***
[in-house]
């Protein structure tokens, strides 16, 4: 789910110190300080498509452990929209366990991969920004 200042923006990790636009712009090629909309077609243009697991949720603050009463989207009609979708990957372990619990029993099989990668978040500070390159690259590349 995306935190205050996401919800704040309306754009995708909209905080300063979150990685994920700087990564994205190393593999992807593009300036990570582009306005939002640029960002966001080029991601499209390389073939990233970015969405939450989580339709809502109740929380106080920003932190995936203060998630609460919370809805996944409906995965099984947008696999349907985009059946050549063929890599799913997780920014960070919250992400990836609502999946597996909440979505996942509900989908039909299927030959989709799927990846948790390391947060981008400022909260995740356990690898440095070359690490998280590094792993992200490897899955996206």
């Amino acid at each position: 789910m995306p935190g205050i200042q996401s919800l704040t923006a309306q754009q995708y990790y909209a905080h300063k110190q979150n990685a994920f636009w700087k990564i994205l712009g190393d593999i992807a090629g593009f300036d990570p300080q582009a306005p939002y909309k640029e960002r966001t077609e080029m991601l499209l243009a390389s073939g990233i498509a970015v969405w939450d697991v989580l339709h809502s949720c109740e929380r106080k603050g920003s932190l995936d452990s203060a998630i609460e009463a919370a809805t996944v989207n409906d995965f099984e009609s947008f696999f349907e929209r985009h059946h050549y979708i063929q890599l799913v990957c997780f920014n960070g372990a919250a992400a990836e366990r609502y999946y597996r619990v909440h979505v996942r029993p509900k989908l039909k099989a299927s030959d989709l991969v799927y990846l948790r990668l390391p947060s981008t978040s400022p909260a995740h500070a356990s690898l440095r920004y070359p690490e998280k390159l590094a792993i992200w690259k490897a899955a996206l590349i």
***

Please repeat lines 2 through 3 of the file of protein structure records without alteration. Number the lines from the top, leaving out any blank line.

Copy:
């Protein structure tokens, strides 16, 4: 789910110190300080498509452990929209366990991969920004 200042923006990790636009712009090629909309077609243009697991949720603050009463989207009609979708990957372990619990029993099989990668978040500070390159690259590349 995306935190205050996401919800704040309306754009995708909209905080300063979150990685994920700087990564994205190393593999992807593009300036990570582009306005939002640029960002966001080029991601499209390389073939990233970015969405939450989580339709809502109740929380106080920003932190995936203060998630609460919370809805996944409906995965099984947008696999349907985009059946050549063929890599799913997780920014960070919250992400990836609502999946597996909440979505996942509900989908039909299927030959989709799927990846948790390391947060981008400022909260995740356990690898440095070359690490998280590094792993992200490897899955996206």
């Amino acid at each position: 789910m995306p935190g205050i200042q996401s919800l704040t923006a309306q754009q995708y990790y909209a905080h300063k110190q979150n990685a994920f636009w700087k990564i994205l712009g190393d593999i992807a090629g593009f300036d990570p300080q582009a306005p939002y909309k640029e960002r966001t077609e080029m991601l499209l243009a390389s073939g990233i498509a970015v969405w939450d697991v989580l339709h809502s949720c109740e929380r106080k603050g920003s932190l995936d452990s203060a998630i609460e009463a919370a809805t996944v989207n409906d995965f099984e009609s947008f696999f349907e929209r985009h059946h050549y979708i063929q890599l799913v990957c997780f920014n960070g372990a919250a992400a990836e366990r609502y999946y597996r619990v909440h979505v996942r029993p509900k989908l039909k099989a299927s030959d989709l991969v799927y990846l948790r990668l390391p947060s981008t978040s400022p909260a995740h500070a356990s690898l440095r920004y070359p690490e998280k390159l590094a792993i992200w690259k490897a899955a996206l590349i």